"Men really do need sea monsters in their personal oceans. An ocean without its unnamed monsters would be like a completely dreamless sleep"
-John Steinbeck, The Log from the Sea of Cortez.
For hundreds of years, societies learned about their world through secondhand documentation. Depictions of lands unfamiliar were consumed and regarded as pure fact by the viewer. This work emanates from this need for visual evidence, the desire to seek out the world's monsters and clinically file them away. Scenes of marine and terrestrial animal life have been stalwart interests since early childhood. Heavily informed by the phenomenon of the natural world, my images draw from the rich palette of zoological forms. In pairing traditional symbols with new elements, an ambiguous language can stir, one that is both familiar yet entirely new. This recombinant dialog elicits a response of thorough investigation.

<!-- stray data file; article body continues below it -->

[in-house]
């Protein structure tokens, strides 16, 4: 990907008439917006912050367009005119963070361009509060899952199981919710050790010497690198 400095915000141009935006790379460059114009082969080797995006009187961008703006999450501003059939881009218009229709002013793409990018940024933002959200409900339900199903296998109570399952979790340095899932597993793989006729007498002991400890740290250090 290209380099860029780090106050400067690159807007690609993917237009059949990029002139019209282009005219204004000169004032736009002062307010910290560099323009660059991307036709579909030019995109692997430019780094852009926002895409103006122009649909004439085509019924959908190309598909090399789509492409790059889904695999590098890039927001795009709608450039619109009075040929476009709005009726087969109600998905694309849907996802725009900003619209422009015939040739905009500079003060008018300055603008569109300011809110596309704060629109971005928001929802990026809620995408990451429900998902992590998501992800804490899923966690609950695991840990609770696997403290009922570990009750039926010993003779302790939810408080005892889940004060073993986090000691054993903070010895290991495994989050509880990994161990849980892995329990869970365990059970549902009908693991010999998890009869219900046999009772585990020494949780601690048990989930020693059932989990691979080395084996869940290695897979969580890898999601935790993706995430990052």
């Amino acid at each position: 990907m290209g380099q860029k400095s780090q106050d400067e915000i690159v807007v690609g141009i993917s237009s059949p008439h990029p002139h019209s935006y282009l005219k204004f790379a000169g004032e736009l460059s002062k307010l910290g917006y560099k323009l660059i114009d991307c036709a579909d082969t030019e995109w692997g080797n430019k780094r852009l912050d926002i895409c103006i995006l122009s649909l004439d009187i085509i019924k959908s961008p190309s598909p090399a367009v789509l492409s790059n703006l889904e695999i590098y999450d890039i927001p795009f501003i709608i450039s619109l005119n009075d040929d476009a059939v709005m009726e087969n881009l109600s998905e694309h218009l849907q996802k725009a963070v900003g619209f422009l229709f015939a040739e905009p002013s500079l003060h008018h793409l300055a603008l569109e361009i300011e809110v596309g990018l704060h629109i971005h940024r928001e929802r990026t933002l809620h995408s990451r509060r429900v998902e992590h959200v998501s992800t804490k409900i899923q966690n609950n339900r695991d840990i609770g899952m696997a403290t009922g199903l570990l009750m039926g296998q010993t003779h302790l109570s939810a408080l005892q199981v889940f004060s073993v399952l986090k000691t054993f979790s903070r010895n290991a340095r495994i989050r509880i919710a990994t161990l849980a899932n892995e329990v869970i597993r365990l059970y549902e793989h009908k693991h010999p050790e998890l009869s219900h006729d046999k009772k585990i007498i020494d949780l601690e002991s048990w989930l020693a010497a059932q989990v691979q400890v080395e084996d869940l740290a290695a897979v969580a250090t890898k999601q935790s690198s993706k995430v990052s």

As primary technique, copper etchings allows both intricacy of detail and line, and the tangible suggestion of antiquity. These are not depictions of the known world, yet are saturate with visual information, delicate lines representing specific times and spaces. The events unfolding in these images grand new discoveries and meanings with each subsequent viewing.